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The Most Emotional Moments in Wes Anderson’s Movies, Ranked



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Wes Anderson, iconic and unique among directors today, is not known for being explicit with emotion in his movies. The dialogue is often understated and deadpan; the acting can feel overly strict or confined, and the effect can come off as too rigid – but this is deliberate, and has a purpose.

Anderson himself grew up in a wealthier family, and the practice of putting up a wall of social routines between people in life, especially in certain cultural circles, is something he reflects upon, often with his films. So, when these movies do get emotional, it hits especially hard because of that contrast – like the way that light appears brighter when in a very dark room.

Though Anderson has been accused of a lack of emotion in his movies at all, this is simply not the case. His touch is soft and subtle; with such scenes – there are rarely any signs of tears, powerful music, or exuberant displays of emotions. Most of his characters hide how they feel behind rigid, artificial exteriors, masking their feelings with the familiar customs and social norms they surround themselves with.

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Anderson’s emotional scenes hit in a quiet, but unmistakable way that often leaves fans not just emotionally wrecked, but psychologically reflective and deeply moved. The powerful moments he has created in his extensive career linger in the mind long after they are watched, and his movies are some of the most rich and rewarding to re-watch because of this. We pick up on more little things each time, as the beauty and tragedy of the human experience unfolds before us.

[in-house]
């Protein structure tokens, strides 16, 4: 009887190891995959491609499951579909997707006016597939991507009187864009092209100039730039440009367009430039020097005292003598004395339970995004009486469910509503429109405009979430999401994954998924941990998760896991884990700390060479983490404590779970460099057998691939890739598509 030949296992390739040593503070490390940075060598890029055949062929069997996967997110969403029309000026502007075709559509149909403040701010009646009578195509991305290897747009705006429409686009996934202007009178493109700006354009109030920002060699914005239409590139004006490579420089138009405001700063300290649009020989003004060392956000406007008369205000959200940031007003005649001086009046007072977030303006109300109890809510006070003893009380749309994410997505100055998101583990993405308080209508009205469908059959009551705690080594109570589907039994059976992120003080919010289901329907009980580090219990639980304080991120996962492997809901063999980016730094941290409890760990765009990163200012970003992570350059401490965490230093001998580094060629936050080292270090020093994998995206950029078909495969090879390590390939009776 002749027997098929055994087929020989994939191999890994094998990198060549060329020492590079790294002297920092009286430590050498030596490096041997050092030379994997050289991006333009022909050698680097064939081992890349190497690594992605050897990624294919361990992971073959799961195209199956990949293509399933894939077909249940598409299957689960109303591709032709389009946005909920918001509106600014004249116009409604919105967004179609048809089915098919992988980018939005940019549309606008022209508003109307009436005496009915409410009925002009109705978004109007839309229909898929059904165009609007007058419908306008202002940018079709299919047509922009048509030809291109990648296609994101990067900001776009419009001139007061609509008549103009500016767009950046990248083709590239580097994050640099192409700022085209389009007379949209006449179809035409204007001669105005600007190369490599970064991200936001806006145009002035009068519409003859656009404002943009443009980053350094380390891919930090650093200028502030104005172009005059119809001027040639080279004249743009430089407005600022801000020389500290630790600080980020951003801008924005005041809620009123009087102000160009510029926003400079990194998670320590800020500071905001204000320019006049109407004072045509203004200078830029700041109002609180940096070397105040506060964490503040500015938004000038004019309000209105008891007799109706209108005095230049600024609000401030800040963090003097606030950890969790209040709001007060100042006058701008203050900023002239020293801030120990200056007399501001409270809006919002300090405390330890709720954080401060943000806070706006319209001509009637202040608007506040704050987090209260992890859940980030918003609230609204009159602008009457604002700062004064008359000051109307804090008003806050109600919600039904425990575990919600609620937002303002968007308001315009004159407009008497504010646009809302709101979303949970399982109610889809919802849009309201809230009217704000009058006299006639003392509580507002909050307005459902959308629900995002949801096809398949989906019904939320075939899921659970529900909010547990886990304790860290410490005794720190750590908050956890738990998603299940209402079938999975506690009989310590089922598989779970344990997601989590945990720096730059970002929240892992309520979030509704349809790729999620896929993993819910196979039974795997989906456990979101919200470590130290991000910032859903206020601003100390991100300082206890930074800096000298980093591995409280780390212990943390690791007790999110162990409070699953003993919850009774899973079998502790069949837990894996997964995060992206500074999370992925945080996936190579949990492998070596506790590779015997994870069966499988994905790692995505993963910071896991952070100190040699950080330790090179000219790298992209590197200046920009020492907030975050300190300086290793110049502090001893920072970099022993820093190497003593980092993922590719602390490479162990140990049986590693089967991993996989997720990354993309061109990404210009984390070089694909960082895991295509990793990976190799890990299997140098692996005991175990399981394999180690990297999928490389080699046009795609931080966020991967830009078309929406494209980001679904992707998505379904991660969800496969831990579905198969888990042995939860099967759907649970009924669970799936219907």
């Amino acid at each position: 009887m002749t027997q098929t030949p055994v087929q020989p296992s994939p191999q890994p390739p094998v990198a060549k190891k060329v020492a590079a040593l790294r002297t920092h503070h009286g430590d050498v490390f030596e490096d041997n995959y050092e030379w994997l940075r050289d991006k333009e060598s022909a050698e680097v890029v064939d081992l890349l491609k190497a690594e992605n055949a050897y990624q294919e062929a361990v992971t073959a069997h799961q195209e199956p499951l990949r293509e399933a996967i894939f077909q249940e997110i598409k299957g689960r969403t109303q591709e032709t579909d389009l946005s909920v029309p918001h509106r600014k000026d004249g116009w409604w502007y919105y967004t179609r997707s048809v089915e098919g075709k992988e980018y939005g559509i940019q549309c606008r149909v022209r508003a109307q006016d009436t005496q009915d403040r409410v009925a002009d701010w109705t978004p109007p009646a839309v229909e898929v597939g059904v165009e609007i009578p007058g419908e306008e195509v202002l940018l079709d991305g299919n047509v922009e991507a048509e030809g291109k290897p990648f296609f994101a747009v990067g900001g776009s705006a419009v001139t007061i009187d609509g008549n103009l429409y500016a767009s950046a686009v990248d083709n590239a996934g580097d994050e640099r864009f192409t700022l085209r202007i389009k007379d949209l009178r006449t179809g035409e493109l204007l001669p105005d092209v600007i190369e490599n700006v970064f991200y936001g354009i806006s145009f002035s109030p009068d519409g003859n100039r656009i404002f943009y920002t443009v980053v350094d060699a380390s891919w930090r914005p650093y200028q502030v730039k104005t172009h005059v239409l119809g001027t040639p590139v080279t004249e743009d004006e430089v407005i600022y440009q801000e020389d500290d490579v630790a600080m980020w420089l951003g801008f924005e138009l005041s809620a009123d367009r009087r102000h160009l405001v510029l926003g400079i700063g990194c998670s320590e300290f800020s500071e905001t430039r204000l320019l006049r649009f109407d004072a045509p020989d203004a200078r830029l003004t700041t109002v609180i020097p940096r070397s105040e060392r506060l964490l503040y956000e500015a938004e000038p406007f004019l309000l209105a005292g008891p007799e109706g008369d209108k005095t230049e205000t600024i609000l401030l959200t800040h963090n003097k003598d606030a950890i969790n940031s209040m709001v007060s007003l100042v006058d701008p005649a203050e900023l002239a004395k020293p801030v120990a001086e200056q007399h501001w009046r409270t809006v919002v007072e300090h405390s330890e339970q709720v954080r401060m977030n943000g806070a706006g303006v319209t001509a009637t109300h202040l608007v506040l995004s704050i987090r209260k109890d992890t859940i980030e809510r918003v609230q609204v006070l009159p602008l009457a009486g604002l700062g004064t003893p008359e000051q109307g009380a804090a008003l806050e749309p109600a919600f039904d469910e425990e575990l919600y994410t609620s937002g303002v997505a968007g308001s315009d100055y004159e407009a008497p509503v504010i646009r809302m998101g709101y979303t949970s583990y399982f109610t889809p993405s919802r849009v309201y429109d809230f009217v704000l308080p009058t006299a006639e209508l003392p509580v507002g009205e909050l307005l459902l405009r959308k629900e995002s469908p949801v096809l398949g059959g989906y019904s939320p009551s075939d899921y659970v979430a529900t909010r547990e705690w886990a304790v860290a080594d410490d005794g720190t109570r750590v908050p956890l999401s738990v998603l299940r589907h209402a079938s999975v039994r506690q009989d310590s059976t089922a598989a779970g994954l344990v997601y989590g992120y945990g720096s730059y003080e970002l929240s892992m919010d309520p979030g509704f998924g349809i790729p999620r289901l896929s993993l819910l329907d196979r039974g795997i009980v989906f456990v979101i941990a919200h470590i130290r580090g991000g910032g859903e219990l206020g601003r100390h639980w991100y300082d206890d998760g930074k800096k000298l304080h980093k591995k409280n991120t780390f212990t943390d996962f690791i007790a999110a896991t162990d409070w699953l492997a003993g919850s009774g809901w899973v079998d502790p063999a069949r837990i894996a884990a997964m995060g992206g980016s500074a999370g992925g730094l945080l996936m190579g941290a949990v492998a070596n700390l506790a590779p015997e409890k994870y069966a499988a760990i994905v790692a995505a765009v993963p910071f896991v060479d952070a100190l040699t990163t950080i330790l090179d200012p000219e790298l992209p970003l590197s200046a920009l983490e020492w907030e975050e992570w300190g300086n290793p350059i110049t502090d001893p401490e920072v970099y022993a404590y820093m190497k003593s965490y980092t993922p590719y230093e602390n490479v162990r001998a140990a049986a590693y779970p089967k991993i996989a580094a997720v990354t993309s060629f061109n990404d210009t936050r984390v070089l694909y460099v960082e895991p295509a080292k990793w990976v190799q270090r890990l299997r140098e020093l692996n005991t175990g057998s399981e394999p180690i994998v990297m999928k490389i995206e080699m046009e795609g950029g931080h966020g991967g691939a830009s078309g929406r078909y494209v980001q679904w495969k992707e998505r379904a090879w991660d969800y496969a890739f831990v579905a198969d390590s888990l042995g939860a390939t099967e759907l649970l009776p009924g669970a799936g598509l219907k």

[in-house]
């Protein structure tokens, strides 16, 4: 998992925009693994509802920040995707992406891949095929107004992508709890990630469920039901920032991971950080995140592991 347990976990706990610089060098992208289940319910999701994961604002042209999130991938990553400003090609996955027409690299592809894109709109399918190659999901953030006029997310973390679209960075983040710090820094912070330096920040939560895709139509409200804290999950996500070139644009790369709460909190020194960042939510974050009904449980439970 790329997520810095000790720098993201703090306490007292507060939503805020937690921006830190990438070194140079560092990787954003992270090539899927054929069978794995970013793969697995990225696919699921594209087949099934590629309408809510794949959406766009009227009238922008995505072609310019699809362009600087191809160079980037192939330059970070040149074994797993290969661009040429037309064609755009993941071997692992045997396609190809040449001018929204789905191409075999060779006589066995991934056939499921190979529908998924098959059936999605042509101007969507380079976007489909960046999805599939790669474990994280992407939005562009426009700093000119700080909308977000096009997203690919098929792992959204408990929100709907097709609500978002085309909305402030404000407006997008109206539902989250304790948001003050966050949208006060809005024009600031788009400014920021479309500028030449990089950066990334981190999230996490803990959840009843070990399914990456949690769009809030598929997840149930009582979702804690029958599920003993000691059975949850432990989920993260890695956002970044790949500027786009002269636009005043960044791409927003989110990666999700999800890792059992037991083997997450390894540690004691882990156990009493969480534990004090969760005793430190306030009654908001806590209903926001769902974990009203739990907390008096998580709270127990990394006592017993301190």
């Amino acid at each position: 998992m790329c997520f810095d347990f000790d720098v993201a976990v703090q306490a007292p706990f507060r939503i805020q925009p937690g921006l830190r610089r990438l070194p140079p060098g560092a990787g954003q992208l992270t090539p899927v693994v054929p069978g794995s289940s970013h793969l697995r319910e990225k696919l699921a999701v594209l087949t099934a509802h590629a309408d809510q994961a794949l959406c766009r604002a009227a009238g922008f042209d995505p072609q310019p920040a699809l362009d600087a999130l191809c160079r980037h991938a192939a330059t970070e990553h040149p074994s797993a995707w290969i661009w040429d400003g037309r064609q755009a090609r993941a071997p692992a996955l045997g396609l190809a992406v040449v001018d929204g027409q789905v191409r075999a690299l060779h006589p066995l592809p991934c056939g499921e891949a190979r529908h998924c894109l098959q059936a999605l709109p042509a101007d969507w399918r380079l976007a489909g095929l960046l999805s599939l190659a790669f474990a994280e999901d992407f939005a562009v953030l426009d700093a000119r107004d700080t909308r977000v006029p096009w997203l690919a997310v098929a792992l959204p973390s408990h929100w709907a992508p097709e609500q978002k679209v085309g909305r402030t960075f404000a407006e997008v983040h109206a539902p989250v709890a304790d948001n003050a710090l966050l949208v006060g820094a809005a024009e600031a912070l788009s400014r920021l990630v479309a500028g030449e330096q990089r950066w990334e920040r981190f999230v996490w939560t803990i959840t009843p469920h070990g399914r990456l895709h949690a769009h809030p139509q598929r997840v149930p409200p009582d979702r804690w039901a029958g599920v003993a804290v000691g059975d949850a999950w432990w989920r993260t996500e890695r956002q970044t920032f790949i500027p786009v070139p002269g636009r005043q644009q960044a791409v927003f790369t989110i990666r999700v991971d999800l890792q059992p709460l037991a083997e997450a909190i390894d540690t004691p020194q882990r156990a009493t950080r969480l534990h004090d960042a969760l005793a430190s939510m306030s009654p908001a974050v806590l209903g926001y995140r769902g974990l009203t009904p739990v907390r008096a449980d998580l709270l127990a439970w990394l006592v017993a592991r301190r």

So nuanced and understated as they may be, what are the most emotional moments in Wes Anderson’s movies?

Moonrise Kingdom is an epic and beautiful story of young love, which culminates in a foreshadowed storm of the century that strikes a tiny New England island. This movie is one of Anderson’s most ambitious, and is thoroughly praised, coming in as his highest-rated film on Rotten Tomatoes. The sweeping and mighty classical music, combined with the rebellious and heart-warming love story between Sam and Suzy, make it an unforgettable experience.

A powerful storm has been alluded to and predicted throughout the movie. Haunting, orchestral music begins to build along with the beginning of the torrential gale, as Sam and Suzy struggle to escape the adults pursuing them. The climax of the events happens at the same time as the apex of the storm, when both kids climb out onto the roof of a church, desperately trying to escape. The police captain of the island, played by Bruce Willis, follows them out as they climb up to the bell tower. They hold hands and prepare to jump into a raging flood, unsure if they will survive, while Willis ties a rope around his waist and climbs after them. Just as they are about to jump, Willis appears, and offers to let Sam stay in foster care with him personally. Sam looks at Suzy, who nods in approval, and he accepts Willis’ hand.